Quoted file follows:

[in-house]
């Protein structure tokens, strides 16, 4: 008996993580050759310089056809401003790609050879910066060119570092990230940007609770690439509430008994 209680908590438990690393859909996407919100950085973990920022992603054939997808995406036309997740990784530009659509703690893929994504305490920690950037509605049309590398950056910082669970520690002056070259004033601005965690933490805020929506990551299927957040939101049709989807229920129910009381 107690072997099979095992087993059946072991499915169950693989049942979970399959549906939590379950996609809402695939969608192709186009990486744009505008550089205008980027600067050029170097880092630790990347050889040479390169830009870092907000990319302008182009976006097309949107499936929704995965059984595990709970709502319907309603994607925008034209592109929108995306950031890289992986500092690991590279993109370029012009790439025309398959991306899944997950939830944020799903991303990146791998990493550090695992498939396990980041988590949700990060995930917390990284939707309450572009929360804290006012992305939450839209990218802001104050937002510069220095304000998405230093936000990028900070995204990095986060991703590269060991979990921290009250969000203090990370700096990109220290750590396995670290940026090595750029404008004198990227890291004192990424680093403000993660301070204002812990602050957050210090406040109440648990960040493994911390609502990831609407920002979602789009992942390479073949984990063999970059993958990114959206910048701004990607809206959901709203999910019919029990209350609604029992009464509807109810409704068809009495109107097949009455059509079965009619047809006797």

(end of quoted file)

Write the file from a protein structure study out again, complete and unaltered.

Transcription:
[in-house]
């Protein structure tokens, strides 16, 4: 008996993580050759310089056809401003790609050879910066060119570092990230940007609770690439509430008994 209680908590438990690393859909996407919100950085973990920022992603054939997808995406036309997740990784530009659509703690893929994504305490920690950037509605049309590398950056910082669970520690002056070259004033601005965690933490805020929506990551299927957040939101049709989807229920129910009381 107690072997099979095992087993059946072991499915169950693989049942979970399959549906939590379950996609809402695939969608192709186009990486744009505008550089205008980027600067050029170097880092630790990347050889040479390169830009870092907000990319302008182009976006097309949107499936929704995965059984595990709970709502319907309603994607925008034209592109929108995306950031890289992986500092690991590279993109370029012009790439025309398959991306899944997950939830944020799903991303990146791998990493550090695992498939396990980041988590949700990060995930917390990284939707309450572009929360804290006012992305939450839209990218802001104050937002510069220095304000998405230093936000990028900070995204990095986060991703590269060991979990921290009250969000203090990370700096990109220290750590396995670290940026090595750029404008004198990227890291004192990424680093403000993660301070204002812990602050957050210090406040109440648990960040493994911390609502990831609407920002979602789009992942390479073949984990063999970059993958990114959206910048701004990607809206959901709203999910019919029990209350609604029992009464509807109810409704068809009495109107097949009455059509079965009619047809006797």